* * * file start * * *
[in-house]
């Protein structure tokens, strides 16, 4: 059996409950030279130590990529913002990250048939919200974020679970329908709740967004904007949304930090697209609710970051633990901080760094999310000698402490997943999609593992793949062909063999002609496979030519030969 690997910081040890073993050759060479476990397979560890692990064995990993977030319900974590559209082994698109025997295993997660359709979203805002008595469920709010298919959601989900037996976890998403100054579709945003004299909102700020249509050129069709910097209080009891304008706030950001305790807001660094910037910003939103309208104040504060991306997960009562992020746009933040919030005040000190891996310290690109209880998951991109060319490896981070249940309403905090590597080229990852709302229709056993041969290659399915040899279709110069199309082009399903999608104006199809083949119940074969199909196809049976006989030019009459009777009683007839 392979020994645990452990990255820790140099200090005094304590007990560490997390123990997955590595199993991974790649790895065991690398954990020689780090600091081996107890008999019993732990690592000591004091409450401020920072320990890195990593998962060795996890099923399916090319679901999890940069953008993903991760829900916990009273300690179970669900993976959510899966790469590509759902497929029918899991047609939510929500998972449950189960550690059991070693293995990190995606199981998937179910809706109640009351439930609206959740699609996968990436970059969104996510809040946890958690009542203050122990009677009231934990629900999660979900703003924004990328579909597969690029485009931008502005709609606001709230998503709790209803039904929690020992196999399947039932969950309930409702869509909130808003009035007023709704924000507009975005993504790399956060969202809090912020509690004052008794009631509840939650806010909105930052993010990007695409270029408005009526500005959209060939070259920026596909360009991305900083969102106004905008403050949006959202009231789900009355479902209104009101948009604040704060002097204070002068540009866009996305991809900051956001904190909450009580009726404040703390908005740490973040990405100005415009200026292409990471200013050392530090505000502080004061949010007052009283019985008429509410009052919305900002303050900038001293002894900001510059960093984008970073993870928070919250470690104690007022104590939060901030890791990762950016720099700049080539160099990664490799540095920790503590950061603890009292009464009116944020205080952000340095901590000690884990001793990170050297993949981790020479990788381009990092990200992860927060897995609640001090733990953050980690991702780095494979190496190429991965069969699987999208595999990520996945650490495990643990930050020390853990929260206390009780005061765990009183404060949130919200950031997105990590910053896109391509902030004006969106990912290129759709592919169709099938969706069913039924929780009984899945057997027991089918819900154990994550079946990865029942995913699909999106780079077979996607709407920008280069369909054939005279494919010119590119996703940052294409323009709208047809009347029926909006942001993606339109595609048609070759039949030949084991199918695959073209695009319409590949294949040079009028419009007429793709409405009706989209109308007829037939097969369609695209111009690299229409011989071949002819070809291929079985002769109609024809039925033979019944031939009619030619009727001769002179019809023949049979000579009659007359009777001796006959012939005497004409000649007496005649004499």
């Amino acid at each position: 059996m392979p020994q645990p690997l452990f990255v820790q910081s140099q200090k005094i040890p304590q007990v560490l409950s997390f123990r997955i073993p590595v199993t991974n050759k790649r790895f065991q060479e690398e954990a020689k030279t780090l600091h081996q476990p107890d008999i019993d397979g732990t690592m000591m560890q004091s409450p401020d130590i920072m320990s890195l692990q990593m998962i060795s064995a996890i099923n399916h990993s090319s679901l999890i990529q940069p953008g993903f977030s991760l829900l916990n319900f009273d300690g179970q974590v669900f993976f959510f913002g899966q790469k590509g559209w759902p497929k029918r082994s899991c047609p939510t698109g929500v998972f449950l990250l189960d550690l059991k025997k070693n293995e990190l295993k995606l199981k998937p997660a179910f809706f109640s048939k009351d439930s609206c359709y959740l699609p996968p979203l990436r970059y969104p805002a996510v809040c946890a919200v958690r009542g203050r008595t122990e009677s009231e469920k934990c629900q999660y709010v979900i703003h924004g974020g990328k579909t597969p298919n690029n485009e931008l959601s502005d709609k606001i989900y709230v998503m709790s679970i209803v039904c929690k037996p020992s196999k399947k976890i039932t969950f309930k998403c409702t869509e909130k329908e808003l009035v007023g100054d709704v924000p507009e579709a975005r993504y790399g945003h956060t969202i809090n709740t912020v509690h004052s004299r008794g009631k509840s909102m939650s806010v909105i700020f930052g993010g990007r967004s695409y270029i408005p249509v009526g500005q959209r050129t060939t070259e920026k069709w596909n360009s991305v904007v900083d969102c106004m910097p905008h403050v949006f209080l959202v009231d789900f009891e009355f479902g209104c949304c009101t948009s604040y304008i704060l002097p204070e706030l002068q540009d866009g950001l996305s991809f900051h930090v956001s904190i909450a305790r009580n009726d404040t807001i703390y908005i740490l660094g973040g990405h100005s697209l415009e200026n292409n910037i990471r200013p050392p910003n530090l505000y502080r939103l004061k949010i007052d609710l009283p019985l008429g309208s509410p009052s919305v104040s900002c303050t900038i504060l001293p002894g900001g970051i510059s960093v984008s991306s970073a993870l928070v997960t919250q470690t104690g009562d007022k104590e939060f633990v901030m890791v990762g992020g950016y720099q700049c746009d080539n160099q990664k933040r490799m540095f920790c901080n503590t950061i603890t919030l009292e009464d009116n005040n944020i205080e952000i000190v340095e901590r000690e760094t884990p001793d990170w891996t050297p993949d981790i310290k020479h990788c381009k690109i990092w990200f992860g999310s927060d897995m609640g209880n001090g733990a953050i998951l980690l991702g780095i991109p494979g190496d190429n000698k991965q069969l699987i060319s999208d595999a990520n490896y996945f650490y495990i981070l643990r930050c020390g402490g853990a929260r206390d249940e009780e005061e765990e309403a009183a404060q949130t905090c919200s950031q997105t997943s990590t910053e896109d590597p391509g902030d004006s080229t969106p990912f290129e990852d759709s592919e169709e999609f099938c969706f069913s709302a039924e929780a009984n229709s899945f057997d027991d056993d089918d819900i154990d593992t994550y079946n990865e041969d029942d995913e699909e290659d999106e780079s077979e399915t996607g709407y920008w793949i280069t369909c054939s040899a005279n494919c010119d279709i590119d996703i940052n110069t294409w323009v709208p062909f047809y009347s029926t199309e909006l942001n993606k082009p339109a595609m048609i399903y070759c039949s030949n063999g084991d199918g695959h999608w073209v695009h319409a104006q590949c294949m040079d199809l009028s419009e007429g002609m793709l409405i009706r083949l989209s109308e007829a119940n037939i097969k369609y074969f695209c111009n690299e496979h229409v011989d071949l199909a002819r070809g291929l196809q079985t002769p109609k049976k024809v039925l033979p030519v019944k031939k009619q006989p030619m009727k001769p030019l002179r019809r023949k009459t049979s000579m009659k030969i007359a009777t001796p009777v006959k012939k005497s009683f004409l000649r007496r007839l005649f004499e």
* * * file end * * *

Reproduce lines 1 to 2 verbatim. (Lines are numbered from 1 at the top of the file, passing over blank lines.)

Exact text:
[in-house]
């Protein structure tokens, strides 16, 4: 059996409950030279130590990529913002990250048939919200974020679970329908709740967004904007949304930090697209609710970051633990901080760094999310000698402490997943999609593992793949062909063999002609496979030519030969 690997910081040890073993050759060479476990397979560890692990064995990993977030319900974590559209082994698109025997295993997660359709979203805002008595469920709010298919959601989900037996976890998403100054579709945003004299909102700020249509050129069709910097209080009891304008706030950001305790807001660094910037910003939103309208104040504060991306997960009562992020746009933040919030005040000190891996310290690109209880998951991109060319490896981070249940309403905090590597080229990852709302229709056993041969290659399915040899279709110069199309082009399903999608104006199809083949119940074969199909196809049976006989030019009459009777009683007839 392979020994645990452990990255820790140099200090005094304590007990560490997390123990997955590595199993991974790649790895065991690398954990020689780090600091081996107890008999019993732990690592000591004091409450401020920072320990890195990593998962060795996890099923399916090319679901999890940069953008993903991760829900916990009273300690179970669900993976959510899966790469590509759902497929029918899991047609939510929500998972449950189960550690059991070693293995990190995606199981998937179910809706109640009351439930609206959740699609996968990436970059969104996510809040946890958690009542203050122990009677009231934990629900999660979900703003924004990328579909597969690029485009931008502005709609606001709230998503709790209803039904929690020992196999399947039932969950309930409702869509909130808003009035007023709704924000507009975005993504790399956060969202809090912020509690004052008794009631509840939650806010909105930052993010990007695409270029408005009526500005959209060939070259920026596909360009991305900083969102106004905008403050949006959202009231789900009355479902209104009101948009604040704060002097204070002068540009866009996305991809900051956001904190909450009580009726404040703390908005740490973040990405100005415009200026292409990471200013050392530090505000502080004061949010007052009283019985008429509410009052919305900002303050900038001293002894900001510059960093984008970073993870928070919250470690104690007022104590939060901030890791990762950016720099700049080539160099990664490799540095920790503590950061603890009292009464009116944020205080952000340095901590000690884990001793990170050297993949981790020479990788381009990092990200992860927060897995609640001090733990953050980690991702780095494979190496190429991965069969699987999208595999990520996945650490495990643990930050020390853990929260206390009780005061765990009183404060949130919200950031997105990590910053896109391509902030004006969106990912290129759709592919169709099938969706069913039924929780009984899945057997027991089918819900154990994550079946990865029942995913699909999106780079077979996607709407920008280069369909054939005279494919010119590119996703940052294409323009709208047809009347029926909006942001993606339109595609048609070759039949030949084991199918695959073209695009319409590949294949040079009028419009007429793709409405009706989209109308007829037939097969369609695209111009690299229409011989071949002819070809291929079985002769109609024809039925033979019944031939009619030619009727001769002179019809023949049979000579009659007359009777001796006959012939005497004409000649007496005649004499």